“Tadao Ando – Endeavors” at Tokyo National Art Center
The extraordinary architecture of Tadao Ando, worldwide acclaimed architect for over fifty years, is the subject of an exhibition entitled ‘Tadao Ando: Endevours’ at the National Art Centre in Tokyo. The story of his career is shown through six thematic sections with more than two hundred models, sketches and drawings highlighting his unique approach to architecture and vision of the future.
Before making his design skills known in 1969, the Japanese architect was a highly acclaimed professional boxer with a passion for architecture, a discipline in which he dedicated significant personal commitment. Inspired by the masters of modernism such as Le Corbusier, Louis Kahn and Frank Lloyd Wright, Tadao Ando found his expression in the design of cast-in-situ concrete houses with simple geometric shapes able to harmonise with nature, just as the essence of Japanese design demands. It is from here that the first section of the exhibition, “Origins/House” begins: more than 100 residential projects, including some of his most relevant works of the early years of his career and others more recent and overseas.
Row House in Sumiyoshi, Osaka, 1976
The second section, “Light,” is dedicated to buildings that evoke spirituality through an architecture of duality, where light bursts into darkness, where serenity coexists with austerity and where solid forms are defined by the empty spaces that contain them. Here, we find a life-size replica of the Church of Light, built as a special installation in the outdoor area of the exhibition.
Church in Hiroo, Shibuya, Tokyo, 2014
The concept of the void is taken up in the third section “Void spaces”: spaces where people meet for a common reason, such as the Tokyu-Toyoko station in Shibuya, the Omotesando Hills shopping centre and the Shanghai Poly Grand Theatre.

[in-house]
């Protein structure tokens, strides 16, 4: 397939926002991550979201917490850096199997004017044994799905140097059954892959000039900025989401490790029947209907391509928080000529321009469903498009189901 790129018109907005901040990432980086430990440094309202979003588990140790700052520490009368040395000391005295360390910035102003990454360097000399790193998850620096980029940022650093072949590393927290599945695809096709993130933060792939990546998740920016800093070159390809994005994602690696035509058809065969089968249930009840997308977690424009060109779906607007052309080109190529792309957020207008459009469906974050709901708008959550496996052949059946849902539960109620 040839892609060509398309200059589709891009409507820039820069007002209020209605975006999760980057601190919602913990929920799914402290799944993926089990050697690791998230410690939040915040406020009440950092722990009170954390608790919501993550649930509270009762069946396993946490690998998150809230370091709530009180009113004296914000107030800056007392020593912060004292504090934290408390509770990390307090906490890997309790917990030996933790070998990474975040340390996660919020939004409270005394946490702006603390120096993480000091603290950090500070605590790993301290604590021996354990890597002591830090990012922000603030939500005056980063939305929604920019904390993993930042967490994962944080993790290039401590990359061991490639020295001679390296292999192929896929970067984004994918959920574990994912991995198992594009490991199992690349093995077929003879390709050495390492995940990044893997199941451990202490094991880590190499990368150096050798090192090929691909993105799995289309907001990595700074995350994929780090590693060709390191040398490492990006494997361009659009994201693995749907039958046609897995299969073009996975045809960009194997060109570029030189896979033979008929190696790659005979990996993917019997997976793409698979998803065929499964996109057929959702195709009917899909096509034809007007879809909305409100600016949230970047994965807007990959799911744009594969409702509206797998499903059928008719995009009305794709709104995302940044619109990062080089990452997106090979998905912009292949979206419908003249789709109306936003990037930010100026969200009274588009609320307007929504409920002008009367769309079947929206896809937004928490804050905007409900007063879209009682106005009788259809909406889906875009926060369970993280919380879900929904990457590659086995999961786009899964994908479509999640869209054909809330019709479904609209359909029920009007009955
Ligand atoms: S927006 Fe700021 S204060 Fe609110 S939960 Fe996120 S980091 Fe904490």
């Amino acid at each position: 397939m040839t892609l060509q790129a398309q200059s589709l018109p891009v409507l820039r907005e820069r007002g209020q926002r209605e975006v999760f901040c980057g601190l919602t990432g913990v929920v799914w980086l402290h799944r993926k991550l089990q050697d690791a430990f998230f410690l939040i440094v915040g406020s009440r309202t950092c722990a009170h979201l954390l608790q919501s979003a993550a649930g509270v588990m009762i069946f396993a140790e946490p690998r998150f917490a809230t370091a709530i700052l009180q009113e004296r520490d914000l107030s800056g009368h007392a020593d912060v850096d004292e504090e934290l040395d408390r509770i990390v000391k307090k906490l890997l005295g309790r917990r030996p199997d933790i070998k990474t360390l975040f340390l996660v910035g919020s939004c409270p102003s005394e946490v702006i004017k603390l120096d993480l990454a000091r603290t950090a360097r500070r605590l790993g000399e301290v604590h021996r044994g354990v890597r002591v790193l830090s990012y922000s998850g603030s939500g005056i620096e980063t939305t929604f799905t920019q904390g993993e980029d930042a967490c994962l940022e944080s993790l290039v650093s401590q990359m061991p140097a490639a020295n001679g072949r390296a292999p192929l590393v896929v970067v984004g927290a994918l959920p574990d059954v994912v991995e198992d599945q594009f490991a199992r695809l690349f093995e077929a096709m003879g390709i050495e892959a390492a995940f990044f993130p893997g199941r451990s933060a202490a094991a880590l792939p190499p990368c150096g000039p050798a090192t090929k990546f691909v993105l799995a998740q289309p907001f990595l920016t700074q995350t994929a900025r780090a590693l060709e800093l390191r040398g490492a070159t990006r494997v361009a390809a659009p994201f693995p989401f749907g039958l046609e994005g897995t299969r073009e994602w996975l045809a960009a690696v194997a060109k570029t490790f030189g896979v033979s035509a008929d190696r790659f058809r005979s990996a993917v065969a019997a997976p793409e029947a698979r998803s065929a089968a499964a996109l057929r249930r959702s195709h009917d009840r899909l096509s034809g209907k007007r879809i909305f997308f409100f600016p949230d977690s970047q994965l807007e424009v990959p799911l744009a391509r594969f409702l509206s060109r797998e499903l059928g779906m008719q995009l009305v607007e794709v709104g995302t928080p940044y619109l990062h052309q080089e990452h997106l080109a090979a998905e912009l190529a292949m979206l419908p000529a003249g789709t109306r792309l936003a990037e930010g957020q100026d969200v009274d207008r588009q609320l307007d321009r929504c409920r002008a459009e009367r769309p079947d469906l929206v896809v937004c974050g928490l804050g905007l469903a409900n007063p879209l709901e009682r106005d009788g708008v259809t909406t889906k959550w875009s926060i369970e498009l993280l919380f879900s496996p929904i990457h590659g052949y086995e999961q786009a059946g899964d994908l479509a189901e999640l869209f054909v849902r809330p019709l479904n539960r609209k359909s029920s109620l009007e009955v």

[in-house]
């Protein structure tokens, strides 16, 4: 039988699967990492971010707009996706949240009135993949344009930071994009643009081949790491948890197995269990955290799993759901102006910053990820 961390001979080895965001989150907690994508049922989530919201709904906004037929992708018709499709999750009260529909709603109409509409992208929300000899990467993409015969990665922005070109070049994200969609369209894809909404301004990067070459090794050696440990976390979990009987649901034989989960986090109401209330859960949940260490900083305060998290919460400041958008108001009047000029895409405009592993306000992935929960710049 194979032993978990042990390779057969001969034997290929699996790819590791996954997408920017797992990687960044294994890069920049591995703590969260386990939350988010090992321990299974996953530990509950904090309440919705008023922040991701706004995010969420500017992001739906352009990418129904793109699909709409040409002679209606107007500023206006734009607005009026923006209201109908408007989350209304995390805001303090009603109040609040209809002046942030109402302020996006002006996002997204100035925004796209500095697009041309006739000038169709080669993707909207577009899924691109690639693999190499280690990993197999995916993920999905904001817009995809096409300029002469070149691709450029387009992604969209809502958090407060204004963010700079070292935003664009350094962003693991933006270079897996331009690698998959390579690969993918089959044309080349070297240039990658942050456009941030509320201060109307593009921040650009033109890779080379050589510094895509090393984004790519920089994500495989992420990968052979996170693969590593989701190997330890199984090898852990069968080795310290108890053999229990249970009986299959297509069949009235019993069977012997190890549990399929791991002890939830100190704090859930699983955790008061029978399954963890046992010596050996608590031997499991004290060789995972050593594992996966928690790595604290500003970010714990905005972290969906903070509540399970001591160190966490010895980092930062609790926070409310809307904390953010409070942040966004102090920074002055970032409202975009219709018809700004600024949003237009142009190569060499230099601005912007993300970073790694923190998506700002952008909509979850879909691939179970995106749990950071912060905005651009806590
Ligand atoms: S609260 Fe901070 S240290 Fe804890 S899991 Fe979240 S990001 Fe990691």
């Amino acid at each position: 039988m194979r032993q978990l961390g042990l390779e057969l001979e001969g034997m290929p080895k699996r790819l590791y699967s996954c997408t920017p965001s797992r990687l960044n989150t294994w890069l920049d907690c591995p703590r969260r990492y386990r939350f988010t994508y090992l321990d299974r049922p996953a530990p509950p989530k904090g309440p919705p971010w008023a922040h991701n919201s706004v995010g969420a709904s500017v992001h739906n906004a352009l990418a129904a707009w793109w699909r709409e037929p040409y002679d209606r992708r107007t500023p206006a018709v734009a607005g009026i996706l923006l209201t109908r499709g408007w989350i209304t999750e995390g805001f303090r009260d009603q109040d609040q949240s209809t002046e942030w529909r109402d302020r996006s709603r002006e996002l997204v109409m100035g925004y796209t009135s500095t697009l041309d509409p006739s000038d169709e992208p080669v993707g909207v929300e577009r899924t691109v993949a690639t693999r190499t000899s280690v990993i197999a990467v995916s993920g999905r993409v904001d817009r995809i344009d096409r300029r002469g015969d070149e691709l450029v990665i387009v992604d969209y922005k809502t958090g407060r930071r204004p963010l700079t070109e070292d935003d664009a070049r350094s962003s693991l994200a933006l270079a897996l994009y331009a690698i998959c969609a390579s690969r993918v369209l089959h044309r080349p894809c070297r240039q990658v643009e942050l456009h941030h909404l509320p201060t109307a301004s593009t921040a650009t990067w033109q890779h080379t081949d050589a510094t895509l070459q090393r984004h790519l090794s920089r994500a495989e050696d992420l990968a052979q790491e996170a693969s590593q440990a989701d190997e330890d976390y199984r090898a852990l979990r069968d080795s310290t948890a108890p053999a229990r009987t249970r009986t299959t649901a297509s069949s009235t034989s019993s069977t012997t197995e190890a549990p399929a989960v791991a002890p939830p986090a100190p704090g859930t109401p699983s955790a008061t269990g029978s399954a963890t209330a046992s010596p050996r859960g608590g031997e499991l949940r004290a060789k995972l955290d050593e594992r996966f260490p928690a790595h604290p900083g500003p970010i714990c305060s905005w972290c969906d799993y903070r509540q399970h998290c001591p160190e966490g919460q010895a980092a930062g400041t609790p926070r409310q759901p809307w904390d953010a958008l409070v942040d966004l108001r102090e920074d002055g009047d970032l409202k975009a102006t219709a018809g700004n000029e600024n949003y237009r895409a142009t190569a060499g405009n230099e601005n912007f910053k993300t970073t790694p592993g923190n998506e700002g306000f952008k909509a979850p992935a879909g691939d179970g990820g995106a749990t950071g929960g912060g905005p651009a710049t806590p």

Shanghai Poly Grand Theater, Shanghai, China, 2014
The fourth section, “Reading the site,” covers Tadao Ando’s projects until 1980, when he gave shape to extraordinary landscapes thanks to works that share the integration with what is around him, providing individuality to the place. This section represents the genealogical footprint of Ando’s architecture in natural environments and characterises an essential installation of the Naoshima project.
Makomanai Takino Cemetery Hill of the Buddha, Sapporo, Hokkaido, 2015
The Japanese architect has always considered the theme of the revitalisation of historic buildings as a personal competition. The fifth section, “Building on what exists”, illustrates how Tadao Ando, in his work, has preserved and renewed structures. The presentation includes his first projects in Japan, a series of works at ‘Punta della Dogana’ in the historic city of Venice and his latest enterprises, some under development in the heart of Paris.
Another reason why Tadao Ando is considered a unique architect is his active involvement in social initiatives that go well beyond the realm of architecture. The last section, ‘Nurturing,’ conveys the architect’s thought ‘building buildings = building landscapes’ through a video-documentary describing projects that have improved the landscape and programs for restoring the scenarios of the coastal areas of the Inland Sea of Seto and the Tokyo Bay.
Wall of Hope, Osaka, 2013